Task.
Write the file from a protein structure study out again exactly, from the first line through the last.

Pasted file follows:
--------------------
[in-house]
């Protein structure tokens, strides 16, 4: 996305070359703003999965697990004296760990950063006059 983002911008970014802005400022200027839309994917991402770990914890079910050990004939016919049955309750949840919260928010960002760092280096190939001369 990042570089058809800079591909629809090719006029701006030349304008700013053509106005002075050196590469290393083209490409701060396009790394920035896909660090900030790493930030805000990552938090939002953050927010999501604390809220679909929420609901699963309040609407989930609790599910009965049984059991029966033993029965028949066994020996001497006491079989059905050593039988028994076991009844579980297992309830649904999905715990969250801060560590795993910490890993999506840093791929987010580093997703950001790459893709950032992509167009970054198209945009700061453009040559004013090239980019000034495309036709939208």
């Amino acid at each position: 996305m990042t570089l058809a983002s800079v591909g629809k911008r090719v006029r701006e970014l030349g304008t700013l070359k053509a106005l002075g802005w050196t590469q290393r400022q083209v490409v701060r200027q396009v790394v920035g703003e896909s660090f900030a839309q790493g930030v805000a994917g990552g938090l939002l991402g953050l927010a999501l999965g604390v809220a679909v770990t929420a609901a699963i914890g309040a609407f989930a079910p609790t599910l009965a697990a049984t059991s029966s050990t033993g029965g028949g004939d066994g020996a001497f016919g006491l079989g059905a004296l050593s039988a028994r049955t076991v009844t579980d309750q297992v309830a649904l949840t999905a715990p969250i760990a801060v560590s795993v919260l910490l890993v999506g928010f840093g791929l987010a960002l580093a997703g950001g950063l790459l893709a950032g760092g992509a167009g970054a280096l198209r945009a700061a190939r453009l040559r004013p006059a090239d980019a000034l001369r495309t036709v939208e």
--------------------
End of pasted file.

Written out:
[in-house]
């Protein structure tokens, strides 16, 4: 996305070359703003999965697990004296760990950063006059 983002911008970014802005400022200027839309994917991402770990914890079910050990004939016919049955309750949840919260928010960002760092280096190939001369 990042570089058809800079591909629809090719006029701006030349304008700013053509106005002075050196590469290393083209490409701060396009790394920035896909660090900030790493930030805000990552938090939002953050927010999501604390809220679909929420609901699963309040609407989930609790599910009965049984059991029966033993029965028949066994020996001497006491079989059905050593039988028994076991009844579980297992309830649904999905715990969250801060560590795993910490890993999506840093791929987010580093997703950001790459893709950032992509167009970054198209945009700061453009040559004013090239980019000034495309036709939208």
């Amino acid at each position: 996305m990042t570089l058809a983002s800079v591909g629809k911008r090719v006029r701006e970014l030349g304008t700013l070359k053509a106005l002075g802005w050196t590469q290393r400022q083209v490409v701060r200027q396009v790394v920035g703003e896909s660090f900030a839309q790493g930030v805000a994917g990552g938090l939002l991402g953050l927010a999501l999965g604390v809220a679909v770990t929420a609901a699963i914890g309040a609407f989930a079910p609790t599910l009965a697990a049984t059991s029966s050990t033993g029965g028949g004939d066994g020996a001497f016919g006491l079989g059905a004296l050593s039988a028994r049955t076991v009844t579980d309750q297992v309830a649904l949840t999905a715990p969250i760990a801060v560590s795993v919260l910490l890993v999506g928010f840093g791929l987010a960002l580093a997703g950001g950063l790459l893709a950032g760092g992509a167009g970054a280096l198209r945009a700061a190939r453009l040559r004013p006059a090239d980019a000034l001369r495309t036709v939208e």